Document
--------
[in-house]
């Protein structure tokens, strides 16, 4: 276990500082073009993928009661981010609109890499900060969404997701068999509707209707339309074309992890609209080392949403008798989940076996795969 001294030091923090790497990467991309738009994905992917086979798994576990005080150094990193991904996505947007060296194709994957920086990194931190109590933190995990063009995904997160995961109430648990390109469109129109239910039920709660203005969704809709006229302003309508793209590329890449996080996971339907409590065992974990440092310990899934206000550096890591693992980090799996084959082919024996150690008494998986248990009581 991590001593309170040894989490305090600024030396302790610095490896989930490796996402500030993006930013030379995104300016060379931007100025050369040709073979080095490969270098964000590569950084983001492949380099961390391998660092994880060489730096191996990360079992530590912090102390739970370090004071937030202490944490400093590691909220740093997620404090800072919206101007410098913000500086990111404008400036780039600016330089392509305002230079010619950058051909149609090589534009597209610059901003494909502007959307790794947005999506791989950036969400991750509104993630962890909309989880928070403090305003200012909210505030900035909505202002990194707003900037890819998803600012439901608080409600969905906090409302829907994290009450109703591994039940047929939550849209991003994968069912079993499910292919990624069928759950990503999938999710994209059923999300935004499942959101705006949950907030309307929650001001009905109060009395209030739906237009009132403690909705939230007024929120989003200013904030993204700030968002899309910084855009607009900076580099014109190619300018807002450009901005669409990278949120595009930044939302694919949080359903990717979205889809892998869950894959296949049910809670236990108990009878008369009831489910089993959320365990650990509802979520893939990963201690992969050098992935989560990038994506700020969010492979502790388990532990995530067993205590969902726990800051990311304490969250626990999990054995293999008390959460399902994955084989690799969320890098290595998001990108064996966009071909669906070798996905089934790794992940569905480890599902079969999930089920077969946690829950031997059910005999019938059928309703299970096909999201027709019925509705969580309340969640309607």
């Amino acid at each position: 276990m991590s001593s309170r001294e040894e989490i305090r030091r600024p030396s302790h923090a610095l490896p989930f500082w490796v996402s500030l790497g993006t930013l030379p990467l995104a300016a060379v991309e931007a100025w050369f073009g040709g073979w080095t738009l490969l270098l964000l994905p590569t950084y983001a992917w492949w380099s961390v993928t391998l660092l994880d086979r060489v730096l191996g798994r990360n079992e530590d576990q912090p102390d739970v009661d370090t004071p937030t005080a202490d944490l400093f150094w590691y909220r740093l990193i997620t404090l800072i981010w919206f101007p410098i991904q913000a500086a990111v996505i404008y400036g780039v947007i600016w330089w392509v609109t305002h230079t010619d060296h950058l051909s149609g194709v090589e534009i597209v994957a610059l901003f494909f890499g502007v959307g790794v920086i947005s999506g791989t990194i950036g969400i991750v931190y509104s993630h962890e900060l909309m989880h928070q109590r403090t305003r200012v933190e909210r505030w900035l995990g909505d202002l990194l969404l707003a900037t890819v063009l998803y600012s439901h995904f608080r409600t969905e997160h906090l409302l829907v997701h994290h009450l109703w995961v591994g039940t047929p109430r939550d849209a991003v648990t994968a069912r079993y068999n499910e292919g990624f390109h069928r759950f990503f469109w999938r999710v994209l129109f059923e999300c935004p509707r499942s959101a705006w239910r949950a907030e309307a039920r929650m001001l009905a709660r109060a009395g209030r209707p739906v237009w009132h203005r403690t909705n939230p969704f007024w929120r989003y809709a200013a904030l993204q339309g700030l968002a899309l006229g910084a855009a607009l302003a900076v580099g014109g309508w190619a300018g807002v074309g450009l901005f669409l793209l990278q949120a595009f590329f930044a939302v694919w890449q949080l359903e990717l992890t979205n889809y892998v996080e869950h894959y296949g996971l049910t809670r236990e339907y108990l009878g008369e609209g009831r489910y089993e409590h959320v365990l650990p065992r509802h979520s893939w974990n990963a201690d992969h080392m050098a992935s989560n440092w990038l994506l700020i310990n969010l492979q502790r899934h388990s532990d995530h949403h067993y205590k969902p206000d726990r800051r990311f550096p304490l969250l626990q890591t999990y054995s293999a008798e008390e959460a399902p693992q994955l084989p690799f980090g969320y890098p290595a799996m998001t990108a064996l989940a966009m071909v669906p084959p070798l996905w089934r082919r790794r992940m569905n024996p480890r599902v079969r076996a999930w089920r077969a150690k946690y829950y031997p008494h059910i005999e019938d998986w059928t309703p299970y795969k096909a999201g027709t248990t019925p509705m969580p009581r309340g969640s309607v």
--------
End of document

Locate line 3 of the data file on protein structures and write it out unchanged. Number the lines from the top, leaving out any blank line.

């Amino acid at each position: 276990m991590s001593s309170r001294e040894e989490i305090r030091r600024p030396s302790h923090a610095l490896p989930f500082w490796v996402s500030l790497g993006t930013l030379p990467l995104a300016a060379v991309e931007a100025w050369f073009g040709g073979w080095t738009l490969l270098l964000l994905p590569t950084y983001a992917w492949w380099s961390v993928t391998l660092l994880d086979r060489v730096l191996g798994r990360n079992e530590d576990q912090p102390d739970v009661d370090t004071p937030t005080a202490d944490l400093f150094w590691y909220r740093l990193i997620t404090l800072i981010w919206f101007p410098i991904q913000a500086a990111v996505i404008y400036g780039v947007i600016w330089w392509v609109t305002h230079t010619d060296h950058l051909s149609g194709v090589e534009i597209v994957a610059l901003f494909f890499g502007v959307g790794v920086i947005s999506g791989t990194i950036g969400i991750v931190y509104s993630h962890e900060l909309m989880h928070q109590r403090t305003r200012v933190e909210r505030w900035l995990g909505d202002l990194l969404l707003a900037t890819v063009l998803y600012s439901h995904f608080r409600t969905e997160h906090l409302l829907v997701h994290h009450l109703w995961v591994g039940t047929p109430r939550d849209a991003v648990t994968a069912r079993y068999n499910e292919g990624f390109h069928r759950f990503f469109w999938r999710v994209l129109f059923e999300c935004p509707r499942s959101a705006w239910r949950a907030e309307a039920r929650m001001l009905a709660r109060a009395g209030r209707p739906v237009w009132h203005r403690t909705n939230p969704f007024w929120r989003y809709a200013a904030l993204q339309g700030l968002a899309l006229g910084a855009a607009l302003a900076v580099g014109g309508w190619a300018g807002v074309g450009l901005f669409l793209l990278q949120a595009f590329f930044a939302v694919w890449q949080l359903e990717l992890t979205n889809y892998v996080e869950h894959y296949g996971l049910t809670r236990e339907y108990l009878g008369e609209g009831r489910y089993e409590h959320v365990l650990p065992r509802h979520s893939w974990n990963a201690d992969h080392m050098a992935s989560n440092w990038l994506l700020i310990n969010l492979q502790r899934h388990s532990d995530h949403h067993y205590k969902p206000d726990r800051r990311f550096p304490l969250l626990q890591t999990y054995s293999a008798e008390e959460a399902p693992q994955l084989p690799f980090g969320y890098p290595a799996m998001t990108a064996l989940a966009m071909v669906p084959p070798l996905w089934r082919r790794r992940m569905n024996p480890r599902v079969r076996a999930w089920r077969a150690k946690y829950y031997p008494h059910i005999e019938d998986w059928t309703p299970y795969k096909a999201g027709t248990t019925p509705m969580p009581r309340g969640s309607v």